I forgot to blog this exciting trip to the Golden Spike Museum. It started out as an ordinary day, going on a field trip. We started a bit later then planned, I printed the directions from Google and then...we got lost. It was just one minivan and the barren snowy desserts of Utah with field after field of nothing, well a few cows.
Finally we stopped to ask directions and got back on track. Everyone was hungry and we just couldn't believe anyone would put a museum or a railroad track out in the middle of no where! Really what were they thinking? Not a town for MILES not a person for years...just air, oh and a cow.
Of course we took another wrong turn and ended up looking at these cool rockets. That perked everyone up a bit.
This is the Golden Spike monument. OHHH AHHHH! It had been conveniently moved right outside the museum. Thank goodness, or we would have had to drive even more in the middle of no where to see it.
This is the invisible Chinese workers monument. The monument isn't invisable but the Chinese workers were. They are never in any of the pictures or mentioned in the articles during the time the railroad was being built, yet many sacrificed so much to build it, even their lives.
This is the last railroad tie to be placed and the golden spike was driven in! I touched it, and this little guy stood on it!
This is the track that goes from the East coast to the west coast. I am sure glad people didn't have to walk that far anymore.
And finally...the moment we were all waiting for....drum roll...one of the Golden Spikes!!!! Yes it is golden and it is a spike. Funny thing is, when they were driving the spike in, the first two important people missed the spike entirely. Ha Ha. The other funny thing is the date on the spike is wrong, the celebration was delayed a few days so it actually happened on the 10th of May not the 6th or 8th as originally planned. AND there isn't just one spike but actually 4! Only this one is on display here.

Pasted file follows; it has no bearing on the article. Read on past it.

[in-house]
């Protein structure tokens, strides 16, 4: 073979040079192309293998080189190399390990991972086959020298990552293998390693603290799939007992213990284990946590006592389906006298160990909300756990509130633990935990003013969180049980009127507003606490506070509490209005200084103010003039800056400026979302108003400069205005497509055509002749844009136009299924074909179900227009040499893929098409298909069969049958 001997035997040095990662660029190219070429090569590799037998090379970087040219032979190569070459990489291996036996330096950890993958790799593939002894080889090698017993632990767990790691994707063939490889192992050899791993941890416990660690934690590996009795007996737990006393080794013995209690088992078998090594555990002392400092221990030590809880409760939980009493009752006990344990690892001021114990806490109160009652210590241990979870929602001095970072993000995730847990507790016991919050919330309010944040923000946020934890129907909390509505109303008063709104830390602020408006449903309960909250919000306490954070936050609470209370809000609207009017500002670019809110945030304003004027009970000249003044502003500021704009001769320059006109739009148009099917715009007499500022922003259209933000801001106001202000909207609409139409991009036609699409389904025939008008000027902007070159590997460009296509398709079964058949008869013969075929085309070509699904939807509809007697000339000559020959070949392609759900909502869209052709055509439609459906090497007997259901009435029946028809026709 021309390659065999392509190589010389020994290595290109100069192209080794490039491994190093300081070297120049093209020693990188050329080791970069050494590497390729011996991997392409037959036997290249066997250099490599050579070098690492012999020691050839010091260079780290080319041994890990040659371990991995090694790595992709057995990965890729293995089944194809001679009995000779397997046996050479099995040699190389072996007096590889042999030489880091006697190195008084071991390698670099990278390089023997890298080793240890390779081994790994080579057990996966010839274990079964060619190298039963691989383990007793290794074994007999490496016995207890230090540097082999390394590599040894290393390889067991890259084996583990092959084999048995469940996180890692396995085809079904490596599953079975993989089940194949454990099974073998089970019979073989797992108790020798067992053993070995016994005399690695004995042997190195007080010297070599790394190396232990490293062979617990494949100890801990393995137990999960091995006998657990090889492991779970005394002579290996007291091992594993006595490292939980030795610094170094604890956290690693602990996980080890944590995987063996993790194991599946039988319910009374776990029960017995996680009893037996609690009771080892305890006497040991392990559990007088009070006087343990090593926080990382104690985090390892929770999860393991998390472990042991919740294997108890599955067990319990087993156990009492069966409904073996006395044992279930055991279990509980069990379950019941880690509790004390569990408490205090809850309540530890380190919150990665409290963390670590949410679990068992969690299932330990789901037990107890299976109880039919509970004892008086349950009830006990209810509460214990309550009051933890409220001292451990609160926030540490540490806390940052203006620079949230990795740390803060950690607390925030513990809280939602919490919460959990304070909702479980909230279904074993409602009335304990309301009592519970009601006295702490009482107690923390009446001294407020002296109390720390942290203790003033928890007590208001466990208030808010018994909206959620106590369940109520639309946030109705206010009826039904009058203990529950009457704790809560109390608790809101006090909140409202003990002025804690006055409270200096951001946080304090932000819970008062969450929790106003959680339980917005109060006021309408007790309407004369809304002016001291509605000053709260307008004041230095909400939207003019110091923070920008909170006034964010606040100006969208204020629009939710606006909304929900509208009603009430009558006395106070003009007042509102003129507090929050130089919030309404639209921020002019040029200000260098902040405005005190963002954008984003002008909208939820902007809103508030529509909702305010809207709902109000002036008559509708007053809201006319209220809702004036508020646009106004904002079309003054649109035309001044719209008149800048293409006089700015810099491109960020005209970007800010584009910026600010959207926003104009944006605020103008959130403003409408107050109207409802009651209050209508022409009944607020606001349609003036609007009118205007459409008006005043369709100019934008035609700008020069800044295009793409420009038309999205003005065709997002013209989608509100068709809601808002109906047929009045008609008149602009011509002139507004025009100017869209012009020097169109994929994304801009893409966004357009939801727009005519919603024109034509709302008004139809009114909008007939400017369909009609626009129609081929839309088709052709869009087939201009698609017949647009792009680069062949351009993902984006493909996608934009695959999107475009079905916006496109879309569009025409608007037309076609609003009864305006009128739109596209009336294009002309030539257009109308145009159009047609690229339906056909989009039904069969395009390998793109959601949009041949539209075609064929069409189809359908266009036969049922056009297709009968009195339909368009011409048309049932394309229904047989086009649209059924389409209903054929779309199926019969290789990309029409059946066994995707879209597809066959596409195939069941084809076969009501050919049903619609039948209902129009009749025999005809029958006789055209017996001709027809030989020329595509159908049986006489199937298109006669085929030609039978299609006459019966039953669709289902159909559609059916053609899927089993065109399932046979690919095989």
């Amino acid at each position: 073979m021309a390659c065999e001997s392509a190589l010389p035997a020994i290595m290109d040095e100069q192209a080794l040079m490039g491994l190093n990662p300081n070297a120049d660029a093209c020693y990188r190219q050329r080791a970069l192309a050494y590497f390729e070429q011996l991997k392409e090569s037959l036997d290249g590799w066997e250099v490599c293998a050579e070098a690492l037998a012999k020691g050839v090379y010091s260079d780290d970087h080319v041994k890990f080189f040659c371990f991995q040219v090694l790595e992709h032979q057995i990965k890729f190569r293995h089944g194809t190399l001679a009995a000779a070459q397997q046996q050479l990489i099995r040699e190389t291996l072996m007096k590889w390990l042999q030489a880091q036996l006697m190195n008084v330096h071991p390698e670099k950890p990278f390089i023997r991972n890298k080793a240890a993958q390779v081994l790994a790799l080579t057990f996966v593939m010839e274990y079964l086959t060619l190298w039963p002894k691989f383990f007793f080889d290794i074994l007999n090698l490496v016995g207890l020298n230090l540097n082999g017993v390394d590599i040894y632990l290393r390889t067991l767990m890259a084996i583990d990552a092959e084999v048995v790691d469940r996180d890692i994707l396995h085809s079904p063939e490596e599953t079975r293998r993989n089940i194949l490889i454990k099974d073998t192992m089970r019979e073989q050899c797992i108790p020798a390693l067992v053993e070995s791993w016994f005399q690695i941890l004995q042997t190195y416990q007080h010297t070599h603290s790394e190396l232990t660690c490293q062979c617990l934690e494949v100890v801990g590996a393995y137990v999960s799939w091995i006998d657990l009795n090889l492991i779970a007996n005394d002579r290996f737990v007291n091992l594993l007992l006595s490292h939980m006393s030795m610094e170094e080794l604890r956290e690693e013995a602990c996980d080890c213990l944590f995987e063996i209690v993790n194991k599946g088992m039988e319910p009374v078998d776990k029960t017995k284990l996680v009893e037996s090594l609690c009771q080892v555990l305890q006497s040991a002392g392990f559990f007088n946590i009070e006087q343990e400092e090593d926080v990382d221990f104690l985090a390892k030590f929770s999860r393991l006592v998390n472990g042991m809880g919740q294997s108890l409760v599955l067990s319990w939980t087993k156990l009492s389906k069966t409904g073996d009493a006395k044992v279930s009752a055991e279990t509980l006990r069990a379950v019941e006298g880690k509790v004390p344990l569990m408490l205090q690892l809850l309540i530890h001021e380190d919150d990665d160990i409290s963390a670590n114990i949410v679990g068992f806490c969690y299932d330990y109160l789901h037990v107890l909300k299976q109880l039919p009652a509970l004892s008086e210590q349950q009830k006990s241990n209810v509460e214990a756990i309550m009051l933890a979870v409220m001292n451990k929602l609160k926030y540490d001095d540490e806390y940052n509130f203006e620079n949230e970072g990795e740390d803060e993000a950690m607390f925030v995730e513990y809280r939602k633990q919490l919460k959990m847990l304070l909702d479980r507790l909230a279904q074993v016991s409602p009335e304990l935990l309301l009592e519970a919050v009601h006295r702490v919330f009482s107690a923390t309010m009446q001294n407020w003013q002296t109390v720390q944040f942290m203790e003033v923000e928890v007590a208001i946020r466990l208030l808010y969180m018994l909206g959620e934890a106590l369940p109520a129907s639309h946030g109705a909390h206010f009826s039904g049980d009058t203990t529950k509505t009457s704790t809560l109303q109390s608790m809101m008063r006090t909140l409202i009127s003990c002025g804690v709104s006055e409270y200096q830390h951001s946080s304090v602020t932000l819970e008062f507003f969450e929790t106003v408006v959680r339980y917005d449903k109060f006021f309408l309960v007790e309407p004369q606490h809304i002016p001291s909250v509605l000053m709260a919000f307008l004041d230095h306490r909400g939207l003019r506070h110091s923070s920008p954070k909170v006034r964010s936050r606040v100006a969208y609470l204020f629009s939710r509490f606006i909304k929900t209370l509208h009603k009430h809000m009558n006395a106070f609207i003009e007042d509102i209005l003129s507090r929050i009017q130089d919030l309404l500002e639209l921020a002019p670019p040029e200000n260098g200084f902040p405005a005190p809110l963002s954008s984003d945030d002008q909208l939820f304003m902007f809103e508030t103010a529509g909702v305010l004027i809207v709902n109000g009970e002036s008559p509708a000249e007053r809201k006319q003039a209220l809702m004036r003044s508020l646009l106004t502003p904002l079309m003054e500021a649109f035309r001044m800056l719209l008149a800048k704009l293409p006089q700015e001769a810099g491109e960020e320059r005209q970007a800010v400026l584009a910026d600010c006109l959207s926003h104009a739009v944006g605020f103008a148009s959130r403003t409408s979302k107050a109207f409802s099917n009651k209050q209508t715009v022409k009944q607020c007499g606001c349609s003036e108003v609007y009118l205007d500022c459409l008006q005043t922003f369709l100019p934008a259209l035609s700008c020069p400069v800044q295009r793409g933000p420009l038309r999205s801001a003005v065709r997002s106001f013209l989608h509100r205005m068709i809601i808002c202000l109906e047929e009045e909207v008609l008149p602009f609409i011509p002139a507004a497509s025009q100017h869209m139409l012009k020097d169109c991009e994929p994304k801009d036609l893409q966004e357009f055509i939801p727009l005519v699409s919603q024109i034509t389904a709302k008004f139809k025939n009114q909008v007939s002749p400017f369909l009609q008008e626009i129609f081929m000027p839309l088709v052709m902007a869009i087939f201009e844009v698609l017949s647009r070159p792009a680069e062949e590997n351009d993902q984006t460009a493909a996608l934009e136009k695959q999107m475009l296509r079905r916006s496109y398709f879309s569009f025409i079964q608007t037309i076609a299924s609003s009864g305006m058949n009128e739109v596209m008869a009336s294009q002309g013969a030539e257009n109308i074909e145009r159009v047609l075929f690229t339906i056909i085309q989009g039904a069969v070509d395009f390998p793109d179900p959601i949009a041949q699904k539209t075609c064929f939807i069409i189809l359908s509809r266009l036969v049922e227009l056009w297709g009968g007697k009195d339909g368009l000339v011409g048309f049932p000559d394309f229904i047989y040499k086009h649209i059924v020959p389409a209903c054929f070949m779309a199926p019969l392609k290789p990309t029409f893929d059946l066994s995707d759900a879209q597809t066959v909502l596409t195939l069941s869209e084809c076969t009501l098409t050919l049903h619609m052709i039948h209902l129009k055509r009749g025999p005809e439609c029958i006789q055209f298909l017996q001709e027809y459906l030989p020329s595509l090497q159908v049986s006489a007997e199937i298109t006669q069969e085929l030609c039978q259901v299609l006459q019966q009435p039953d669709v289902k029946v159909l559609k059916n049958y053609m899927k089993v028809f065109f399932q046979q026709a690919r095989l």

It is cool that we got to see one of the original golden spikes but still it was a bit of a let down. But what do you expect? It happened a long time ago and spikes can only get so exciting.
THE really really cool part of the trip was getting a private tour of the engine house, it looks like a large shed. There are two working locomotives housed there not too far from the museum. The Central Pacific Jupiter-60 and Union Pacific 119.
There were tools all over and all kinds of interesting facts to be learned. LIKE...these are exact replicas of the original engines that met from East and from the West for the Golden Spike Ceremony in 1869. They were actually this colorful. It took a while to get the colors right because they had to go from journals and newspaper accounts, all the pictures from back then are black and white.
Both trains are steam powered, one is run with coal the other with wood. The braking systems are so cool. Also when there is too much ice or the brakes don't work then there is a cool contraption that puts salt on the tracks to get traction and melt the ice.
Since it was the Victorian age the trains were painted bright colors and very festive. They of course had to be cleaned all the time because of the dirty steam. On the back of the 119 Walt Disney was asked to paint the murals. They look really cool close up.
We heard all kinds of stories about the trains from the Ranger. We learned why the Jupiter was picked instead of the Antelope locomotive. We also learned that the #119 wasn't the original train picked for the ceremony either. In the end both trains were later turned to scrap for about $1000 each! That is why they had to reconstruct them.
It was a fun trip. We went home a different way, through Brigham City and we didn't get lost. The sunset was very pretty. My photographer thought it was funny to take a picture of it in the mirror instead of turning around for the shot.